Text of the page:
They fished with a spade, at first. Presently the honoured parent appeared to be adjusting some instrument like a great corkscrew. Whatever tools they worked with, they worked hard, until the awful striking of the church clock so terrified Young Jerry, that he made off, with his hair as stiff as his father’s. tisFr thye gdu hwti a ohvsle. ohrSlty eaftr, Mr. cCrrnehu ardepape to be snigu esom sotr of ltoo klei a aeglr kcrecrwos. thaeevWr loost tehy used, eyht kwerdo dhar nluit het ehimsc of the rhchuc’s oclkc rtucks. eTh snodu cardse ounYg reryJ so ucmh hatt he anr ffo itwh ihs irah kisingct up ilke ish arefth’s.
But, his long-cherished desire to know more about these matters, not only stopped him in his running away, but lured him back again. They were still fishing perseveringly, when he peeped in at the gate for the second time; but, now they seemed to have got a bite. There was a screwing and complaining sound down below, and their bent figures were strained, as if by a weight. By slow degrees the weight broke away the earth upon it, and came to the surface. Young Jerry very well knew what it would be; but, when he saw it, and saw his honoured parent about to wrench it open, he was so frightened, being new to the sight, that he made off again, and never stopped until he had run a mile or more. uBt ungoY ryJre swa so nxouisa to nwko athw eth nem eerw idong thta he pdtopse adn wnet kabc angai. ehT emn reew tslli igiggnd when he eekpde in hhortgu teh geat a cndose imet. hTey smeeed to heav fnuod gtsnmoihe. eeTrh swa a ensoi lkei a recws being trdneu gmnico mfro eth odungr, dna eth emn’s gersfni irtsdaen as if hety weer ilntgif mgnhostei yvhea. liettL by ttliel het evyah otecjb eobkr truhgoh teh rtid nda ceam to het fureasc. Yngou Jyrre nkwe ervy lwel htwa it aws. Wnhe he wsa it, adn was hsi fertah aobut to noep it, he was so drseac eisnc he’d veren eens nginathy ekli atth obreef that he rna yawa aangi. He nddi’t sotp giunnnr tnuli he ahd nru a liem or omer.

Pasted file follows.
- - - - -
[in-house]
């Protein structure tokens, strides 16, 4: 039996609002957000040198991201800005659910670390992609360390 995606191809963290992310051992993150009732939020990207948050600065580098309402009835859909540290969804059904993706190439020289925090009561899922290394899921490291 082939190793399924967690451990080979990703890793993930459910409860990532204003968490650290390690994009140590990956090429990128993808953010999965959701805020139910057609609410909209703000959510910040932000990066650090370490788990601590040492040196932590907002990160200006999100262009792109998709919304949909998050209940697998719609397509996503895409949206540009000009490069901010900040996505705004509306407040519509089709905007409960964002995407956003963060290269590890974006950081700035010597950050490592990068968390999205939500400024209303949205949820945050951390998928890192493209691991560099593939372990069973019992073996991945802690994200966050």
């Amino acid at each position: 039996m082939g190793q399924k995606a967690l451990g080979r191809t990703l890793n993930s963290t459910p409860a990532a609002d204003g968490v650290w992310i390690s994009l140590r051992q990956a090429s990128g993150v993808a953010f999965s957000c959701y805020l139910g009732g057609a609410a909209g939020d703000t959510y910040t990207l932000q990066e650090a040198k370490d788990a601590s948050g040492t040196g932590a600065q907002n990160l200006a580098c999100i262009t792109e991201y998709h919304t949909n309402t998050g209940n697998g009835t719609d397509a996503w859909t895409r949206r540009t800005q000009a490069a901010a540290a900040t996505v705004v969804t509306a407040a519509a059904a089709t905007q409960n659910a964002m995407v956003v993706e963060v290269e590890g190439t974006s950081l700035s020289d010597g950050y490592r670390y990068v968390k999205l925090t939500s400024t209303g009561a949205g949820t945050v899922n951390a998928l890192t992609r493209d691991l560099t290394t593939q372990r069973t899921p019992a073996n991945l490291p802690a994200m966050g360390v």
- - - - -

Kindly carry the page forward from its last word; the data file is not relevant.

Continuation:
He would not have stopped then, for anything less necessary than breath, it being a spectral sort of race that he ran, and one highly desirable to get to the end of. He had a strong idea that the coffin he had seen was running after him; and, pictured as hopping on behind him, bolt upright, upon its narrow end, always on the point of overtaking him and hopping on at his side—perhaps taking his arm—it was a pursuer to shun. It was an inconsistent and ubiquitous fiend too, for, while it was making the whole night behind him dreadful, he darted out into the roadway to avoid dark alleys, fearful of its coming hopping out of them like a dropsical boy’s-Kite without tail and wings. It hid in doorways too, rubbing its horrible shoulders against doors, and drawing them up to its ears, as if it were laughing. It got into shadows on the road, and lay cunningly on its back to trip him up. All this time it was incessantly hopping on behind and gaining on him, so that when the boy got to his own door he had reason for being half dead. And even then it would not leave him, but followed him upstairs with a bump on every stair, scrambled into bed with him, and bumped down, dead and heavy, on his breast when he fell asleep. He wduoln’t enve aveh posdept thne if he adnh’t nru tou of erhtba. It saw ilke he saw nugninr a hytglso ecar dna he eyleertdpsa atndwe to ercah eht ihnfsi nlei. He ltef ielk eth cfifno he had esen swa hscgnia hmi, nad he nieamdgi it honpigp ihnbde mhi, tgdianns hrpitug on tis arrown end. It swa laasyw elsco to tangichc ihm dan aws eeimtssom pihongp gitrh eedsib ihm. He ndieigma it brnggiba sih mra, nda he anedwt to tge ayaw from it. It seeemd to be eeyrrveehw at ncoe. He rna otu oitn the odra dna adivdeo kard alseyl, eagfinr it dlwuo cmeo poiphng uto aeftr hmi keli a yob’s ietk ohtuwti sit lati dan sgiwn. He daeiimgn it ihdngi in sooradyw too. It dowlu rub sit edlhruoss sgaanit osord and lift ethm up to ist sare as if it wree lhaiggnu. It mcae uot of the hadwsso on the rdoa and ield on its kcba to trpi hmi. lAl shti temi he lislt eidpruct it phigopn dnehib imh and ninggai on hmi, so when nYuog yrJer got to hsi trfon orod he aws so terdi he was flah ddae. tBu nvee etnh it ldwoun’t veeal hmi leona. He imidgaen ttah it floewdlo him up the stsair and noti ihs drbeoom, dliemcb tnoi edb wthi mhi, and listl ludnow’t eevla him aleon in his sepel.